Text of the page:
Then again, Christians would say god does just that every day. We're just not ready to receive or admit the proof that's right in front of us.

Link to comment
Share on other sites

Supposedly he did. It's a coptic text.The Gospel of the Savior or P. Berolinensis 22220 is dated to about 120-180 CE. Charles Hedrick and Paul Mirecki wrote book on it.

 

P.Berolinensis 22220

 

Or/

 

The Gospel of the Savior

 

 

And yet these aren't fragments written by Jesus. They're like the other texts that have been found. Gospel of Thomas, Gnostic Gospels, that speak about Jesus. They're not written by Jesus.

 

And I too have wondered why a man who wanted to teach people a new way of seeing god, wouldn't have insured his message be spread in his own words, by writing his message with his own hand. So that other generations later on would have access to the good news.

 

And also about god showing himself in ways his omniscience would know would convince each person, so that we'd have a world of believers in fact. Not a near majority holding hope in faith.

Then again, Christians would say god does just that every day. We're just not ready to receive or admit the proof that's right in front of us.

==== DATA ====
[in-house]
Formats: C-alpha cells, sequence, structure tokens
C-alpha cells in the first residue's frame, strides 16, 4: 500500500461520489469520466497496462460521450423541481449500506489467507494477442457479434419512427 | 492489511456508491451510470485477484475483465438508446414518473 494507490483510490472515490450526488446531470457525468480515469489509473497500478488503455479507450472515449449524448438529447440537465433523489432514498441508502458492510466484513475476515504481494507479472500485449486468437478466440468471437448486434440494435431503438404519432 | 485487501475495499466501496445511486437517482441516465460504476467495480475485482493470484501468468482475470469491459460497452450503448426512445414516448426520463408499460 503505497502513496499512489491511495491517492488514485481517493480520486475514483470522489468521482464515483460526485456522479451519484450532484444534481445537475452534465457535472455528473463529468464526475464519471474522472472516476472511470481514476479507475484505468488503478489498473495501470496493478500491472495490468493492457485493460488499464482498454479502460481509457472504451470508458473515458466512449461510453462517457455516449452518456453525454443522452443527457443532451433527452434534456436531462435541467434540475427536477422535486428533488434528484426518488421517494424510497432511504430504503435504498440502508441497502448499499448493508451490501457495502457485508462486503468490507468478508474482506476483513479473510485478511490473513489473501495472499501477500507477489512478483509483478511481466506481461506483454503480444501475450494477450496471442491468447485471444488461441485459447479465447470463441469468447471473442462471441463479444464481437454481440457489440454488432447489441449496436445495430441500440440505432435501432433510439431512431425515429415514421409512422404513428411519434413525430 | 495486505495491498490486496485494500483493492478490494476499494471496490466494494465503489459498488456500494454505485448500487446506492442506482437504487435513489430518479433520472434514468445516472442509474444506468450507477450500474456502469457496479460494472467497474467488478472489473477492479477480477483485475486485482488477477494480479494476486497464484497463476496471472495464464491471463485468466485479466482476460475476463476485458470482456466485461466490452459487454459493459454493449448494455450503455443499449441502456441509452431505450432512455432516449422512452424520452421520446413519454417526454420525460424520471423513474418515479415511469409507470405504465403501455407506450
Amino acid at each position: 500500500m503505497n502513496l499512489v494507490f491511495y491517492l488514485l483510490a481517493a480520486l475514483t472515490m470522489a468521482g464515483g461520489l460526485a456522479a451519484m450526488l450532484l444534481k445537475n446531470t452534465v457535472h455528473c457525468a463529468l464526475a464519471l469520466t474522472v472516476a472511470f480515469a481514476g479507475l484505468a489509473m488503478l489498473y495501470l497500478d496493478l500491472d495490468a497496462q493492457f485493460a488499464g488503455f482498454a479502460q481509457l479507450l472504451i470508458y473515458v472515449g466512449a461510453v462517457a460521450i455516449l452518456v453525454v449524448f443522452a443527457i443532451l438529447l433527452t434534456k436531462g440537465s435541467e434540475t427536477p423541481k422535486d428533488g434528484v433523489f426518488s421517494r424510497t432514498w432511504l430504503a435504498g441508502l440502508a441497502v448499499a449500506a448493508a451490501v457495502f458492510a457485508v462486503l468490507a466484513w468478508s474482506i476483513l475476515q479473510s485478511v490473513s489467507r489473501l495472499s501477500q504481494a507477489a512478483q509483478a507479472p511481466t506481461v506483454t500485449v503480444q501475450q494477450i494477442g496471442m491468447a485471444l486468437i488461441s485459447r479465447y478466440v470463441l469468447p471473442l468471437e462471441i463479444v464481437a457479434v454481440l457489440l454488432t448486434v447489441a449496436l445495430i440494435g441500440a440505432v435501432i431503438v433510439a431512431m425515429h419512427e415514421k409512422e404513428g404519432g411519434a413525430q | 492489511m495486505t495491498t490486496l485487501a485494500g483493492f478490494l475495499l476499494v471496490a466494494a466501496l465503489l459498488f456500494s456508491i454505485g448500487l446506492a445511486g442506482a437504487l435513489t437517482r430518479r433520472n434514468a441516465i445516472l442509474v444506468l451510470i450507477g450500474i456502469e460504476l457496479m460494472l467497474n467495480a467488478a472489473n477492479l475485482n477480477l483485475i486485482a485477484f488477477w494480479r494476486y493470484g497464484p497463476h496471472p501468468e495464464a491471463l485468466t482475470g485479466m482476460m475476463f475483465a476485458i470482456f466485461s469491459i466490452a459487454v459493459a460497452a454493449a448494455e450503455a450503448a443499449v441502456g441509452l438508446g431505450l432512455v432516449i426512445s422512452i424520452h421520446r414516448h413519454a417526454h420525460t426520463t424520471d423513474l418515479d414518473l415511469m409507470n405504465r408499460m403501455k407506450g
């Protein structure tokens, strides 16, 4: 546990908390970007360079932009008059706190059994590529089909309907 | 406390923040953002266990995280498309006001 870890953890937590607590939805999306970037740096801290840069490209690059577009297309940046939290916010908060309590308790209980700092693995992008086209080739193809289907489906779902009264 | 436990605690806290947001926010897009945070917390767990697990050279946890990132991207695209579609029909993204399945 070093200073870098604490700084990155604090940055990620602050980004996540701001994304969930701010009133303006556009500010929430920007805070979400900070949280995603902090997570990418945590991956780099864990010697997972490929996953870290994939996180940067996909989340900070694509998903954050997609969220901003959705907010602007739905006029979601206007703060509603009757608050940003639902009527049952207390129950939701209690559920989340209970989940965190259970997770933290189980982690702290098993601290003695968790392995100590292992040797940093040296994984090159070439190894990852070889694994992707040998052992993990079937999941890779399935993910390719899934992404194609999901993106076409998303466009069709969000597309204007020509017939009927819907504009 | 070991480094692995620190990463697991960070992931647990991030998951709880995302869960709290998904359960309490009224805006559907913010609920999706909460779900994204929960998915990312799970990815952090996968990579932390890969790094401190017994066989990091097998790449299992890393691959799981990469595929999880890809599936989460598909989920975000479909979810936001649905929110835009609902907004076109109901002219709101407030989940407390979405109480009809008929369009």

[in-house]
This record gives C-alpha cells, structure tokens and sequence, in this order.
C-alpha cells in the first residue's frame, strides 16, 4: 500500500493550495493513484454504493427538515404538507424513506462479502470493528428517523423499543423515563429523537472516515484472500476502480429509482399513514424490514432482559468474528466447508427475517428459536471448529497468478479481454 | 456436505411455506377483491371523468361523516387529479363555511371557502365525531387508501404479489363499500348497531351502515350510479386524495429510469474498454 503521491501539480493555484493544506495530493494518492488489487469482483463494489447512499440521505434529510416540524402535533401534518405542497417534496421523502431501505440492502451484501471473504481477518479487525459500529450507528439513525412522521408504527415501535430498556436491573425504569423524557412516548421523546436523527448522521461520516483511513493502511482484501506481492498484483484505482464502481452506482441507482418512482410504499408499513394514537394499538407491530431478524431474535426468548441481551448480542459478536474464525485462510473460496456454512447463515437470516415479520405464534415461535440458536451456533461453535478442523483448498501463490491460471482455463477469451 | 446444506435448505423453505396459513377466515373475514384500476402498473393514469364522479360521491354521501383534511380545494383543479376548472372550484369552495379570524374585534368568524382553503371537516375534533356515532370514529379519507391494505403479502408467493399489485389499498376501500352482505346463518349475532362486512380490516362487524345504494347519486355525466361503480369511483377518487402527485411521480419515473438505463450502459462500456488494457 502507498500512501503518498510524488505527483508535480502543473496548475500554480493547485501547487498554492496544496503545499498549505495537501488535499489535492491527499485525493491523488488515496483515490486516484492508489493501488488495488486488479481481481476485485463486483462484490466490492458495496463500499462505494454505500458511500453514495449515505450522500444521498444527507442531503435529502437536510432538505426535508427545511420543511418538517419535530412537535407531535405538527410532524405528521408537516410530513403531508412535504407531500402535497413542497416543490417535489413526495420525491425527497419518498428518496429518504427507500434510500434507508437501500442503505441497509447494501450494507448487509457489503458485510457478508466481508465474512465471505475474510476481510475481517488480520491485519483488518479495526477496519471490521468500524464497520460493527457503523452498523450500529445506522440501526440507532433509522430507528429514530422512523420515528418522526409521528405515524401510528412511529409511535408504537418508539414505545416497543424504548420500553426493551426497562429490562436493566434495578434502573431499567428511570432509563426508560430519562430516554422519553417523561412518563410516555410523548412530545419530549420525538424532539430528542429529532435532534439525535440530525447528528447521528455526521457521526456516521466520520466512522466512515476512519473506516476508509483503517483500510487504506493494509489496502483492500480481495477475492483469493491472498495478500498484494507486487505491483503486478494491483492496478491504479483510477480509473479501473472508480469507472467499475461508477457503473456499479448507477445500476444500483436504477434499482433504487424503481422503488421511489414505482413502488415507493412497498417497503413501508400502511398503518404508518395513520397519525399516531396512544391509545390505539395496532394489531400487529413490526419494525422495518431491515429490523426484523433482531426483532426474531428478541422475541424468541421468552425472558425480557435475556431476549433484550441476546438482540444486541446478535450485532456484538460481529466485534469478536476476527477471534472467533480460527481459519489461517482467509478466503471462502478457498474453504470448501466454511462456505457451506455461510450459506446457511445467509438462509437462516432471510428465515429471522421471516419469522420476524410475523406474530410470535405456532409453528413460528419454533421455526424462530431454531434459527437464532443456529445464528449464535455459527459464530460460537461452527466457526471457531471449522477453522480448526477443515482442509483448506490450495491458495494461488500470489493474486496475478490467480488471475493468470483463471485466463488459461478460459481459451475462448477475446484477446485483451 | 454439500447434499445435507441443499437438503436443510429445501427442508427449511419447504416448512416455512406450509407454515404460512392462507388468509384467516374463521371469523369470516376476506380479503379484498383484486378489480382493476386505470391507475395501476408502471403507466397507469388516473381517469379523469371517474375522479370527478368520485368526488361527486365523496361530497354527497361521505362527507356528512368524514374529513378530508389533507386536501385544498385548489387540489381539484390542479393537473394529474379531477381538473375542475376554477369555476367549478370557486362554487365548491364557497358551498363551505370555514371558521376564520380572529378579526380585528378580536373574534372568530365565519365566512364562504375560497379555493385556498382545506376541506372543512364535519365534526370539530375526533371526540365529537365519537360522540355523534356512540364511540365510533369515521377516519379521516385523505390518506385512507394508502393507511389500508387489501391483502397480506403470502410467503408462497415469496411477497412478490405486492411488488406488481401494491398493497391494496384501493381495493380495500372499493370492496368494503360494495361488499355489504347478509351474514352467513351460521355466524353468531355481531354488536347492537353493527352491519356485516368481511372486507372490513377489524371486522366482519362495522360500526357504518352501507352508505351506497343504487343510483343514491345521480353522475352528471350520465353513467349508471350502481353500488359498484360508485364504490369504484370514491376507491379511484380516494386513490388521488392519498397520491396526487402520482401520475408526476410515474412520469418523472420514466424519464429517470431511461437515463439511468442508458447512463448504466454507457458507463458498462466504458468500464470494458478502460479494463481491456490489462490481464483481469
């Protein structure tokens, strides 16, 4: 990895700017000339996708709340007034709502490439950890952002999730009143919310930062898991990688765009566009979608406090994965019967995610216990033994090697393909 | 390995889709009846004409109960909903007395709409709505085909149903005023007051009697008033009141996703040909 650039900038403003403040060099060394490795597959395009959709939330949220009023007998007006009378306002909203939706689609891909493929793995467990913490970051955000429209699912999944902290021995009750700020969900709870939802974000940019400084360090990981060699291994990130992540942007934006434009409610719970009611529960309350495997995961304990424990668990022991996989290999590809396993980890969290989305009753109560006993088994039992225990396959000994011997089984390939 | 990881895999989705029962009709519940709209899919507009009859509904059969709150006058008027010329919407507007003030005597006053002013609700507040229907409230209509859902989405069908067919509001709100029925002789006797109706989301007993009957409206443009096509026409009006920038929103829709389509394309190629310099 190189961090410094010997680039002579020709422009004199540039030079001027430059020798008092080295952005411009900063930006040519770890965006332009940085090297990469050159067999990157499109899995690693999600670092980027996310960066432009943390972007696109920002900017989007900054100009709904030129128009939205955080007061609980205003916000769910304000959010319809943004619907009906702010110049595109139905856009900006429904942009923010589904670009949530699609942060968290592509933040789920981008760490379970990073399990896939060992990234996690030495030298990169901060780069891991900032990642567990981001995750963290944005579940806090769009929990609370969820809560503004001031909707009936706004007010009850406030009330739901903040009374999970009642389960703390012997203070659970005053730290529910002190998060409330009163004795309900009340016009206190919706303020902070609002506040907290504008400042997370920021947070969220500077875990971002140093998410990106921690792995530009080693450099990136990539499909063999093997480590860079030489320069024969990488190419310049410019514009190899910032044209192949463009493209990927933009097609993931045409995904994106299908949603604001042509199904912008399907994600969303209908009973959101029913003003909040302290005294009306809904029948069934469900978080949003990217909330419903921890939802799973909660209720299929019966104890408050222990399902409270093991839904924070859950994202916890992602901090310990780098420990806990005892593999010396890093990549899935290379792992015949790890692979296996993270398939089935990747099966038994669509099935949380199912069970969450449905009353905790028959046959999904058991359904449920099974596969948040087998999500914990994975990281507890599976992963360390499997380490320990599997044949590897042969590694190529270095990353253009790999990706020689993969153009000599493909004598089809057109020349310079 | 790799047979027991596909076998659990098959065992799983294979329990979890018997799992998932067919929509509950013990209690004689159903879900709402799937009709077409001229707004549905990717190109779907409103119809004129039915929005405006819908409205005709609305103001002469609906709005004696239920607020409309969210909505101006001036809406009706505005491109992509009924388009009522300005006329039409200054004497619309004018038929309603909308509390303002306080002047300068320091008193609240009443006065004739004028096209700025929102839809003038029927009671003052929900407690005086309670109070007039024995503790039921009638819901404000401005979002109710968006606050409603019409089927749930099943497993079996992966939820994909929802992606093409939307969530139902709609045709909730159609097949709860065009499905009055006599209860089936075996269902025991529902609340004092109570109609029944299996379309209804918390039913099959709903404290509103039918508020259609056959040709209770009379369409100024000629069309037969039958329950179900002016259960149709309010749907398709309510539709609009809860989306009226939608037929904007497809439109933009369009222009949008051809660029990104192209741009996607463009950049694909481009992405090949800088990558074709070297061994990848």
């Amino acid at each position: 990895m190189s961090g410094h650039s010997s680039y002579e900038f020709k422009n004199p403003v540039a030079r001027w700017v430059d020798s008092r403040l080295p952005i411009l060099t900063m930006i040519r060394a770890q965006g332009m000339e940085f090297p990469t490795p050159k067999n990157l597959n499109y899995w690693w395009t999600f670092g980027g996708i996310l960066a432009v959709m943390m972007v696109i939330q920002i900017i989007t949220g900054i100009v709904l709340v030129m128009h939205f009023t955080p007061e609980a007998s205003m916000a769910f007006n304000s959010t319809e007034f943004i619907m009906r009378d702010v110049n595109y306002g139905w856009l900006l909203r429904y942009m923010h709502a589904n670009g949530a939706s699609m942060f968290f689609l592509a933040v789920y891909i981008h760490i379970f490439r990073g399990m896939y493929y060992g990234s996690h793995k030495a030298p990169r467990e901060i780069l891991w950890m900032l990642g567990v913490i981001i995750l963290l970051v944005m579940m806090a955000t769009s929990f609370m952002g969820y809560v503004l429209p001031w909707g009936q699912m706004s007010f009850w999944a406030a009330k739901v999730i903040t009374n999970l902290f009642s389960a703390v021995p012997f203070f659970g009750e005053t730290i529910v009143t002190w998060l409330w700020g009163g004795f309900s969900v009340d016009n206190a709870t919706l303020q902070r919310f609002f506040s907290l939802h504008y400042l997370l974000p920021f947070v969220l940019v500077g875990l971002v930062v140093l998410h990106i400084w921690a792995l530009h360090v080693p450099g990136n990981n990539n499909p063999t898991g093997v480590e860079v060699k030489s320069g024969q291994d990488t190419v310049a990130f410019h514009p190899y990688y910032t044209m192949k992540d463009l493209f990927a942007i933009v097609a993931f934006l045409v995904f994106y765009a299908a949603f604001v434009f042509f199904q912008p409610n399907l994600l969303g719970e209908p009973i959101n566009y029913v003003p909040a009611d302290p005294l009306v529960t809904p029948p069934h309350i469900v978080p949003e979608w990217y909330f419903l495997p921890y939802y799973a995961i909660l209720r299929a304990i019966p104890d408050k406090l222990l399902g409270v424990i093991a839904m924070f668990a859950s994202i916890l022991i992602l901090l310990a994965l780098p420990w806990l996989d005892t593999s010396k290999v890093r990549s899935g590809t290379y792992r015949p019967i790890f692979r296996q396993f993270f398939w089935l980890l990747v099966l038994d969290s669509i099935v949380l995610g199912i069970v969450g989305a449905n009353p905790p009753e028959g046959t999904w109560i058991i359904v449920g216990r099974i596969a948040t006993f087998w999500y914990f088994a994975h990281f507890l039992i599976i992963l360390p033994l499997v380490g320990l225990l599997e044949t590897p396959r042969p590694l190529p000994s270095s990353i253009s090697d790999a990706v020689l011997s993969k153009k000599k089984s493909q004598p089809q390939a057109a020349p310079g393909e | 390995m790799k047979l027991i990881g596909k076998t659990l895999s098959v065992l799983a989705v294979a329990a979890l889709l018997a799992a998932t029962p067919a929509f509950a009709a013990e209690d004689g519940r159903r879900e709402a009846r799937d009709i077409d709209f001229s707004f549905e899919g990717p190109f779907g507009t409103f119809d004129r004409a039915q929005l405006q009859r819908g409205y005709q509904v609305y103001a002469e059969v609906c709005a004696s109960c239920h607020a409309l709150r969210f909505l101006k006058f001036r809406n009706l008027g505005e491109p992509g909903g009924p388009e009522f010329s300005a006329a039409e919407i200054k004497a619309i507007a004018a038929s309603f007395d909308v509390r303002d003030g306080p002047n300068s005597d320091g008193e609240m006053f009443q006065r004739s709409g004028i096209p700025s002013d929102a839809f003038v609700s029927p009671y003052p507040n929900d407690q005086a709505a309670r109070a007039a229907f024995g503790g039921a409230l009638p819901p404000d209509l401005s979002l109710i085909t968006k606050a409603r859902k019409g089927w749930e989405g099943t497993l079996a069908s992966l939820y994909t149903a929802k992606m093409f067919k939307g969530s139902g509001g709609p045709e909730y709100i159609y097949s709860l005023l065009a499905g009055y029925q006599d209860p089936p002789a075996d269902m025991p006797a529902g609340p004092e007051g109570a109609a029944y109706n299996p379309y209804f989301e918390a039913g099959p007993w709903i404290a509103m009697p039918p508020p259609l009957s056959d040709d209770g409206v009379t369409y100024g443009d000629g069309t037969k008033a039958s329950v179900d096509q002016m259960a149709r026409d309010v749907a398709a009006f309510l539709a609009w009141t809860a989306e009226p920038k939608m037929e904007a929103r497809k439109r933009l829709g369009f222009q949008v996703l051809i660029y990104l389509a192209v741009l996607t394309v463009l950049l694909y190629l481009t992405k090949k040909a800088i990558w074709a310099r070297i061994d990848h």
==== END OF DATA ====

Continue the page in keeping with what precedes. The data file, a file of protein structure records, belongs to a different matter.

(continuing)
Agreed. It is just a Gnostic writing.

 

Concerning the writing of a gospel and preserving thought...maybe Jesus bought into the Proto-Orthodox Christian endorsed idea of oral tradition.

 

Game of telephone anyone?

Link to comment
Share on other sites

On the other hand, the NT writers didn't know they were writing what would become the canonical scriptures. Look at the dates the books were written in relationship to the time of Jesus' death.

 

Apparently those of us who like to read the Bible are somewhat nosey since we like to read others' mail.

Link to comment
Share on other sites

Rabbi's rarely wrote down their thoughts back then, but disciples often did. We don't have anything written down by Socrates, either. All your objection does is discredit a certain kind of fundamentalist Christian mindset, there are still other Christian points of view that would withstand this kind of reasoning (some think that Jesus didn't come into the world to give instructions so much as serve as an example or accomplish a victory or work). Framing Christianity as primarily propositional truth is the attitude of the fundamentalist or conservative evgangelical, but there's plenty of more savy Christians that see the narrative dimensions to their faith.

Link to comment
Share on other sites

Guest
This topic is now closed to further replies.
 Share

×
×
  • Create New...

Important Information

By using this site, you agree to our Guidelines.